I think the roaming deal would be more important. They've gone to AT&T for some data roaming because Verizon was charging them too much. A swap or low-cost deal of leasing spectrum and a roaming deal would be ideal for both carriers. B41 works great with micro cells, but also, unlike LAA, works fine on macro cells if they are dense enough, or near dense usage areas, freeing up capacity on B2/4/13 for the rest of the tower's coverage footprint.

    Is 12/31/2019 the end of Vz CDMA? Sprint could do VoLTE roaming on either AT&T or Verizon technically, even using CDMA on native Sprint, but they have to get the back-end for that up and running.

    Sprint has like 100mhz or more of that spectrum, and they don't need much of it. Verizon could probably get 30 or 40mhz of it in exchange for roaming with Sprint including 128kbps data. IMO, it would be mutually beneficial for both carriers if it were done as a swap, or for a small price one way or the other.
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    In terms of the iPhone, the A11 is a year or two ahead of the Snapdragon 835, while the iPhone 8/X's wireless technology is more than a year behind the Galaxy S8 and other top Android phones, so unfortunately, you can't have your cake and eat it too at this point.

    Quote Originally Posted by Checker79 View Post
    I would of felt much more comfortable if Verizon bought nationwide Aws-3 instead of cherry picking which markets they wanted more spectrum. 40-60 MHz of band 41 would be a ton more capacity . Density only gets you so far especially with the NIMBYS of today . Throwing more spectrum out in areas where density isnít possible is ideal
    Good point. Some places there is also physically nowhere to put more towers or sites or small cells. 40mhz of B41 would do wonders for their LTE network. Verizon has B13 nationwide, so they need capacity, not coverage, so 2600mhz would do the trick just fine.

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    Quote Originally Posted by GSMinCT View Post
    I think the roaming deal would be more important. They've gone to AT&T for some data roaming because Verizon was charging them too much. A swap or low-cost deal of leasing spectrum and a roaming deal would be ideal for both carriers. B41 works great with micro cells, but also, unlike LAA, works fine on macro cells if they are dense enough, or near dense usage areas, freeing up capacity on B2/4/13 for the rest of the tower's coverage footprint.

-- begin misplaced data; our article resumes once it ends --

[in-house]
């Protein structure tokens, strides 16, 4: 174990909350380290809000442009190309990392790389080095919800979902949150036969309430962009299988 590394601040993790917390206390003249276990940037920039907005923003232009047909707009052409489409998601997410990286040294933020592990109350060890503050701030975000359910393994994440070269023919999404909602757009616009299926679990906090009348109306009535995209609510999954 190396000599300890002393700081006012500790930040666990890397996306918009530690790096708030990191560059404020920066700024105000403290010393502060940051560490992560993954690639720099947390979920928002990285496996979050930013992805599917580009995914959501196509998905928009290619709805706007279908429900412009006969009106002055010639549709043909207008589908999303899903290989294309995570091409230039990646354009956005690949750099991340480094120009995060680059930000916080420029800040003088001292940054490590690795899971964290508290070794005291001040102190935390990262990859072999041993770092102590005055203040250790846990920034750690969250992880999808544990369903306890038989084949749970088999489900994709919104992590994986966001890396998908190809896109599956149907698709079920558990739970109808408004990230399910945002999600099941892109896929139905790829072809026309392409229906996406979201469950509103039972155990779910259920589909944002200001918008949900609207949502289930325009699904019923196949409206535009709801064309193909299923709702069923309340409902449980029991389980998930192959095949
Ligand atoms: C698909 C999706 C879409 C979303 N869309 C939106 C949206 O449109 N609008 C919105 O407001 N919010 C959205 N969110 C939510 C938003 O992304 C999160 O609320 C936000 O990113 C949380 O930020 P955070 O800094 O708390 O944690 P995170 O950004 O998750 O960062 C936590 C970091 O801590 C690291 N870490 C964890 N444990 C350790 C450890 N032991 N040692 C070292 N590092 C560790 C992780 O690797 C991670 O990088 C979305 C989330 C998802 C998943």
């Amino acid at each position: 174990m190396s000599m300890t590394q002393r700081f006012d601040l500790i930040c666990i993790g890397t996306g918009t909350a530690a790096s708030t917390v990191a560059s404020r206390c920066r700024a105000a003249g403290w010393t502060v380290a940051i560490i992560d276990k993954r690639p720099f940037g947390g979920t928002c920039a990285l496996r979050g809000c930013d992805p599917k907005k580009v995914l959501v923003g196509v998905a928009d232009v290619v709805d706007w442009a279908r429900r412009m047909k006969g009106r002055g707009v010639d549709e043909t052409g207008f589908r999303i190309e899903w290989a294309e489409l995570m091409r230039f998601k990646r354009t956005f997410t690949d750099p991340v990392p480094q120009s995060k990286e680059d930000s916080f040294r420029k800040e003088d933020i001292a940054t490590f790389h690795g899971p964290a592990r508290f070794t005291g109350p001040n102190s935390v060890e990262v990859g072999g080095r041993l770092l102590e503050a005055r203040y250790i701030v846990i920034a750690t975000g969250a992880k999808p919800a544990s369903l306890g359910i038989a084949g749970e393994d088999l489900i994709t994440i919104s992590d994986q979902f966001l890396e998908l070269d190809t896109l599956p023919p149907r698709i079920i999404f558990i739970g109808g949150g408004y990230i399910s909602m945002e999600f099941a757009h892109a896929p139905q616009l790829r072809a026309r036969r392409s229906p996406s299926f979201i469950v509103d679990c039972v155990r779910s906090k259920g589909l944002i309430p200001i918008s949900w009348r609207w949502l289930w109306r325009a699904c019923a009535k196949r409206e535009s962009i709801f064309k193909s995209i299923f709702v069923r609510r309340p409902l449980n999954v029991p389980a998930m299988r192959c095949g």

Is 12/31/2019 the end of Vz CDMA? Sprint could do VoLTE roaming on either AT&T or Verizon technically, even using CDMA on native Sprint, but they have to get the back-end for that up and running.

    Sprint has like 100mhz or more of that spectrum, and they don't need much of it. Verizon could probably get 30 or 40mhz of it in exchange for roaming with Sprint including 128kbps data. IMO, it would be mutually beneficial for both carriers if it were done as a swap, or for a small price one way or the other.
    Agreed on all counts. 41 will obviously penetrate a little less well than band 4/66, but good enough to do the trick. And they could potentially get a lot of it. It's not way up at 5GHz, and it's not limited to part 15 power levels. It's ideal. I'm .6 miles mostly line of site to my tower. I have no doubt that I would get a solid band 41 signal. Again, it's all about how you manage load balancing and CA, but in theory, if you're within about a mile of that macro (maybe a tad less), the eNB should strongly prefer to keep you on 41. That frees up just a ton of resources for those further away.

    Verizon would have no spectrum problem at all. And here's the best part: Sprint would never miss it. They don't have the customers to need that much, and they haven't deployed it nearly enough to be much of a loss. They should really make this trade happen.

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    My reception has been normal compared to my iPhone 7 Plus. I have a work iPhone 7 also on Verizon and the signal appears to be the same. I have had a few dropped calls and slow data, but thatís nothing new in my area.

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    Quote Originally Posted by weskeene View Post
    Agreed on all counts. 41 will obviously penetrate a little less well than band 4/66, but good enough to do the trick. And they could potentially get a lot of it. It's not way up at 5GHz, and it's not limited to part 15 power levels. It's ideal. I'm .6 miles mostly line of site to my tower. I have no doubt that I would get a solid band 41 signal. Again, it's all about how you manage load balancing and CA, but in theory, if you're within about a mile of that macro (maybe a tad less), the eNB should strongly prefer to keep you on 41. That frees up just a ton of resources for those further away.

    Verizon would have no spectrum problem at all. And here's the best part: Sprint would never miss it. They don't have the customers to need that much, and they haven't deployed it nearly enough to be much of a loss. They should really make this trade happen.